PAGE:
Computerised Three-Dimensional Analysis of Optic Nerve Head Topography in Normal and Glaucomatous Eyes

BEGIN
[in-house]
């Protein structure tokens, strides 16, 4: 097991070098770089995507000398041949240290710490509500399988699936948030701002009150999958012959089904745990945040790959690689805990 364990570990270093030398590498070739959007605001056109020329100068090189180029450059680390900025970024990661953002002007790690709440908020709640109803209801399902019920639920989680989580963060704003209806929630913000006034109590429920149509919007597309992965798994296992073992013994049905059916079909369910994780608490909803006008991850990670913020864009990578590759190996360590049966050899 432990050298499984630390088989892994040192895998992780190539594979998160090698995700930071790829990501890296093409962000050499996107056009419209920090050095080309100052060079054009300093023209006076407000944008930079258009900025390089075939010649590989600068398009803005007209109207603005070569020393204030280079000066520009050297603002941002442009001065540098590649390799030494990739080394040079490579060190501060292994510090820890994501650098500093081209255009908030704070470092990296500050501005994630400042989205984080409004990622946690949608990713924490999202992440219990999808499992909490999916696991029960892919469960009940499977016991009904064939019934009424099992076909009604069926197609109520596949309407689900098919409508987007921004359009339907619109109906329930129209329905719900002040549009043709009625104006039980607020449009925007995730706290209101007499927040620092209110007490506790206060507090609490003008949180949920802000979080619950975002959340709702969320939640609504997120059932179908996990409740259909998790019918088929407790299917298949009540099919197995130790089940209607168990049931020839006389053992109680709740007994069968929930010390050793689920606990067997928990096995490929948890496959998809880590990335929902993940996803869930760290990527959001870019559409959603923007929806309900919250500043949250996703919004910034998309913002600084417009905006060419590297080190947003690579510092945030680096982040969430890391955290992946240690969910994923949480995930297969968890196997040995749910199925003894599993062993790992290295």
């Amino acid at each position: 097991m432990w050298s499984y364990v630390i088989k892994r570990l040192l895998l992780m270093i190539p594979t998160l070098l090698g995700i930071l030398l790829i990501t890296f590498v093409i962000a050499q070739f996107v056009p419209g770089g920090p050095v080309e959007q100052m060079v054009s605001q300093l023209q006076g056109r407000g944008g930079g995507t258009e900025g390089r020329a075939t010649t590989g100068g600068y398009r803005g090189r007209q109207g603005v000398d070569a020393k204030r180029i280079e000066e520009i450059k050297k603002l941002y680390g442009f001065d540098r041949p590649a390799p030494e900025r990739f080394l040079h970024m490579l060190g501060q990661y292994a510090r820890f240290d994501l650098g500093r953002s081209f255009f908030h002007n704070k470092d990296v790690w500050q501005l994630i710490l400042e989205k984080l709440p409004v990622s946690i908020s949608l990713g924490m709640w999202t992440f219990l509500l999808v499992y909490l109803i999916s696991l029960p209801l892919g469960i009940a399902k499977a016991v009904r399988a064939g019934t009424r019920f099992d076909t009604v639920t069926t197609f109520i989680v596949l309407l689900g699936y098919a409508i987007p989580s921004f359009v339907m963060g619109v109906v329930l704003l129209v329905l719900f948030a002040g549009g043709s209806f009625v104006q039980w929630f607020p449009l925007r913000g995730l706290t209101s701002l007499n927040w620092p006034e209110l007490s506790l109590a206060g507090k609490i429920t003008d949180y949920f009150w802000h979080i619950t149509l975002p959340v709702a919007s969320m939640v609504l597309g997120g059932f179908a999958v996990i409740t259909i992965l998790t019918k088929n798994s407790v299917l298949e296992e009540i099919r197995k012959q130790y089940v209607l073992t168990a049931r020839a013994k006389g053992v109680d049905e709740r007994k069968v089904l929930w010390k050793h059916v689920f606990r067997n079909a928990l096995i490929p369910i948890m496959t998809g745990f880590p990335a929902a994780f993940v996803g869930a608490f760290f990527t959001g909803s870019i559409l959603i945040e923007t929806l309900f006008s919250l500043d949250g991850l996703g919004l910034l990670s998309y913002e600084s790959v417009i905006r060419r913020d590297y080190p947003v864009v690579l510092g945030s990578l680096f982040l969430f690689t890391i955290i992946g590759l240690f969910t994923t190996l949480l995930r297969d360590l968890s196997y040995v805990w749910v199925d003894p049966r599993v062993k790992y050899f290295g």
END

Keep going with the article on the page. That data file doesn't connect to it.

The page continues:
Abstract: Evaluation of the optic nerve head topography is one of the most important methods to diagnose and monitor patients with glaucoma. Until recently, optic nerve head topography has most often been judged by either ophthalmoscopy or from optic disc photographs. These methods are subjective and examiners do not have access to absolute measurements of the optic disc size and cup depth. The result of such analysis has been shown to vary substantially even among expert observers. Using two different instruments for three-dimensional imaging, scanning laser tomography and raster tomography, we have studied the optic nerve head topography in a large and representative group of normal subjects (450 eyes) and in a large groups of patients with manifest glaucoma (296 eyes). Measurements of the optic nerve head topography varied widely among normal eyes, but were not influenced by age or gender. Multiple regression analysis demonstrated that up to 80% of this variability of neuroretinal rim area measurements could be explained by variations in disc size, cup depth and cup shape. The distribution of global optic disc parameters like the neuroretinal rim area or cup area showed a large overlap between normal and glaucomatous eyes, which seriously hampered the discrimination between the two groups. Single sector analysis varied widely between different regions of the optic disc. Only measurements of sectors located close to the vertical meridian of the disc (superior and inferior pole) yielded acceptable discrimination between normal and glaucomatous eyes, achieving combinations of specificity and sensitivity of over 91%. If sectors located in the temporal region of the disc were included in the analysis, the discrimination deteriorated significantly. The best single sector located close to the inferior pole of the disc achieved better separation between normal and glaucomatous eyes than any global parameter. Although scanning laser and raster tomography apply completely different imaging principles, both instruments gave very similar results. This implies that results of analysis with one method may have more general validity.
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